BOSTON — The monster in the Red Sox’ rotation is growing a third head.
Clay Buchholz and Jon Lester have been excellent this season — even despite Lester’s recent stretch of ineffectiveness. But while that 1-2 punch continues to garner much of the attention, John Lackey continues to be a stabilizing force at the back end of the rotation.
Lackey’s 3-5 record doesn’t do his season any justice. Even in defeat, Lackey has consistently given the Red Sox a chance to win, and that’s really all that anyone can ask, especially from a pitcher who was once written off by tons of experts and much of the team’s fan base. On Wednesday, Lackey didn’t factor into the decision, but he once again solidified his status as an integral part of Boston’s pitching staff.
“I definitely take some positives out of it,” said Lackey, who received a no-decision in the Red Sox’ 3-2 loss. “Things happen. I’m going to keep working hard, keep trying to give our team its best chance I can to win and I think I’ve been doing that on pretty consistent basis and [I] really can’t do much else.”
Lackey went six innings on Wednesday, allowing just one run on six hits while striking out five. He didn’t walk anyone, hit a batter and threw 108 pitches (75 strikes). It’s the latest example of Lackey keeping the Red Sox in the ballgame — something he didn’t do for the Red Sox in years past, but is now doing every time he takes the ball.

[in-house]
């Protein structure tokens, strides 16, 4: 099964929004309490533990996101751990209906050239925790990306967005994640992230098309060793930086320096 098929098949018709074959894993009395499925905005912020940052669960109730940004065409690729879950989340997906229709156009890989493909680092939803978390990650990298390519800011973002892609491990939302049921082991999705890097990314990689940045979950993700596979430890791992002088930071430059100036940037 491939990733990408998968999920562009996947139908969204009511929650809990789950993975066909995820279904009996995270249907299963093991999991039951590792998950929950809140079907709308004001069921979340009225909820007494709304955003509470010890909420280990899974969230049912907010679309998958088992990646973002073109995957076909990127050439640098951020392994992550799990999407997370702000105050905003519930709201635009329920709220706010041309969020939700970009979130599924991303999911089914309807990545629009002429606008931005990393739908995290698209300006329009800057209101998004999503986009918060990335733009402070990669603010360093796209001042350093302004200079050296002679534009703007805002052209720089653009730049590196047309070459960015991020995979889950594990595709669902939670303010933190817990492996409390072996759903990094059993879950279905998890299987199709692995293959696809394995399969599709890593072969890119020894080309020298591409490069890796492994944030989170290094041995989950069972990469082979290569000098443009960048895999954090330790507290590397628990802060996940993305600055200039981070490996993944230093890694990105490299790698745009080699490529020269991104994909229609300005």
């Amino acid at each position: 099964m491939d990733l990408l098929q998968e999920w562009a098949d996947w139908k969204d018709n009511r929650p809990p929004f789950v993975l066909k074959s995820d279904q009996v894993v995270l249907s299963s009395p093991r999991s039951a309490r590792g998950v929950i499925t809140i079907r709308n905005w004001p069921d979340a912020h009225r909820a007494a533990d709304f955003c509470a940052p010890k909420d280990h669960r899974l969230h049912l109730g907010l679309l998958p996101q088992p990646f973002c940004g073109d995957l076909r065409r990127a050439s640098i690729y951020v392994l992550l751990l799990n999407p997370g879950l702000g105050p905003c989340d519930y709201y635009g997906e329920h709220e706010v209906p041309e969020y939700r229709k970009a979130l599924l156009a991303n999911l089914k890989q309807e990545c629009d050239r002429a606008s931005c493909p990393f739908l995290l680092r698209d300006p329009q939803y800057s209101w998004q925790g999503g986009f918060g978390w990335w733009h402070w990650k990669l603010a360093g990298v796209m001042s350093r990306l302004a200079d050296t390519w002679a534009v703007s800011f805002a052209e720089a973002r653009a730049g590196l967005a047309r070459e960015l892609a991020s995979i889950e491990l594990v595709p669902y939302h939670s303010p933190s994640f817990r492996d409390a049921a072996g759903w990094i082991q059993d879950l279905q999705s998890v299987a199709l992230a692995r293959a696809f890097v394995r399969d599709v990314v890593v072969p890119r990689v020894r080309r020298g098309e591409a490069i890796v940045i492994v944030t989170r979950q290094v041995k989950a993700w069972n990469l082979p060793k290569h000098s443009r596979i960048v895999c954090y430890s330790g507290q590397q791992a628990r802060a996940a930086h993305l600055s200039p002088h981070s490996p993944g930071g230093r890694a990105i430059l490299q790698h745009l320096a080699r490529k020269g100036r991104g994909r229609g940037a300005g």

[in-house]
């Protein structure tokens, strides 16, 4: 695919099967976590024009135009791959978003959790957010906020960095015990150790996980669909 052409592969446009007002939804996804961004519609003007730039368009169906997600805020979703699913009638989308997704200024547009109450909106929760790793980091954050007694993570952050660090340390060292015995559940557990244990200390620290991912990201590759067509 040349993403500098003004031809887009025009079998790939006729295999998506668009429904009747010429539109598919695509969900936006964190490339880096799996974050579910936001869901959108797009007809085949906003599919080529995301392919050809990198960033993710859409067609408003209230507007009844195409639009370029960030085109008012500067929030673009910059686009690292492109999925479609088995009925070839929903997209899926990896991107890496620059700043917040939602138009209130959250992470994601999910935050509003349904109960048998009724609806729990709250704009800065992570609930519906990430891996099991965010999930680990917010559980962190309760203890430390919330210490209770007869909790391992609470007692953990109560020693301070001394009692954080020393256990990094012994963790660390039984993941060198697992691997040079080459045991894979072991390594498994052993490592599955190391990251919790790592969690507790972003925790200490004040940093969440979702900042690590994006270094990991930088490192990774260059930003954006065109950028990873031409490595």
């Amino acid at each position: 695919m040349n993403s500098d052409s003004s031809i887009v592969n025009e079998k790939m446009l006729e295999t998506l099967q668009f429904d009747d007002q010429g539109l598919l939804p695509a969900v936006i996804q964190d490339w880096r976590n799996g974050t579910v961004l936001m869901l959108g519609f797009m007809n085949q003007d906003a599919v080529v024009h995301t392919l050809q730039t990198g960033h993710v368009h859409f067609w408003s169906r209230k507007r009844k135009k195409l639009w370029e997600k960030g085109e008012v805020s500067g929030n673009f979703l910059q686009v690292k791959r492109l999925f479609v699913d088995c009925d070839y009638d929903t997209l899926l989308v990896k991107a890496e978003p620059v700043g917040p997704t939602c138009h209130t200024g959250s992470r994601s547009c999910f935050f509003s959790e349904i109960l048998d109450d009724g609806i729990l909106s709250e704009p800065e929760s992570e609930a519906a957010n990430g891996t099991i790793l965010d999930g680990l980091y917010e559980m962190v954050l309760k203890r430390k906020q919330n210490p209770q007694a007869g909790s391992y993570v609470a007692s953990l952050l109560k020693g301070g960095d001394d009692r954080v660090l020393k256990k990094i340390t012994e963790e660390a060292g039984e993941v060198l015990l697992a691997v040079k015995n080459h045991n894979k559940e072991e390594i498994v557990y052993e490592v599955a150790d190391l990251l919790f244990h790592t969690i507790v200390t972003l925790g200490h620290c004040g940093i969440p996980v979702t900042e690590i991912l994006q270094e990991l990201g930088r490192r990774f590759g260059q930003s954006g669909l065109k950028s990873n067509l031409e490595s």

Lackey has given up three earned runs or less in eight of his nine starts this season. In his last four starts, the right-hander owns a 1.44 ERA (four runs in 25 innings), and his five starts of surrendering one run or fewer are the second-most behind Buchholz (six).
The difference this season, obviously, is health, and it appears that Lackey, who missed time earlier this season, is getting more comfortable with each start.
“He’s a veteran guy with a lot of success and now that the competing with his own body is behind him, yeah, I see that [confidence] growing each time he goes out there,” manager John Farrell said. “And that’s not to say that he doesn’t trust his stuff, but the fact that he’s got added velocity to his fastball with very consistent location, I think he walks to the mound each time knowing he’s got an opportunity to work deep in the game with no runs allowed and I felt even in the offseason this is one guy that had a chance to impact our team as much as anyone and [I] still feel the same and even more so today.”
Lackey’s fastball was up around 94 mph on Wednesday, and that seems to indicate an increase in arm strength. The right-hander showed life on his fastball even in spring training, but he’s maintaining the velocity deeper into games, and his complete repertoire is better as a result.
“Command’s definitely more important [than velocity] but if you have a little more velocity, you’re able to get away with a few more mistakes, so it’s nice to have a little bit extra,” Lackey said. “I felt pretty good with [my fastball]. … It’s come a long way.”
Lackey has come a long way, and he might only be scratching the surface. After all, there was a point in time when he was a very good, top-of-the-rotation pitcher for the Angels. That’s something that often gets forgotten, although not by the man himself.
“I’m definitely happy where I’m at [but] you guys just keep thinking I’m surprised that I’m successful,” Lackey said. “I’ve been pretty good in this league a few times.”
Add this current stretch to the list.
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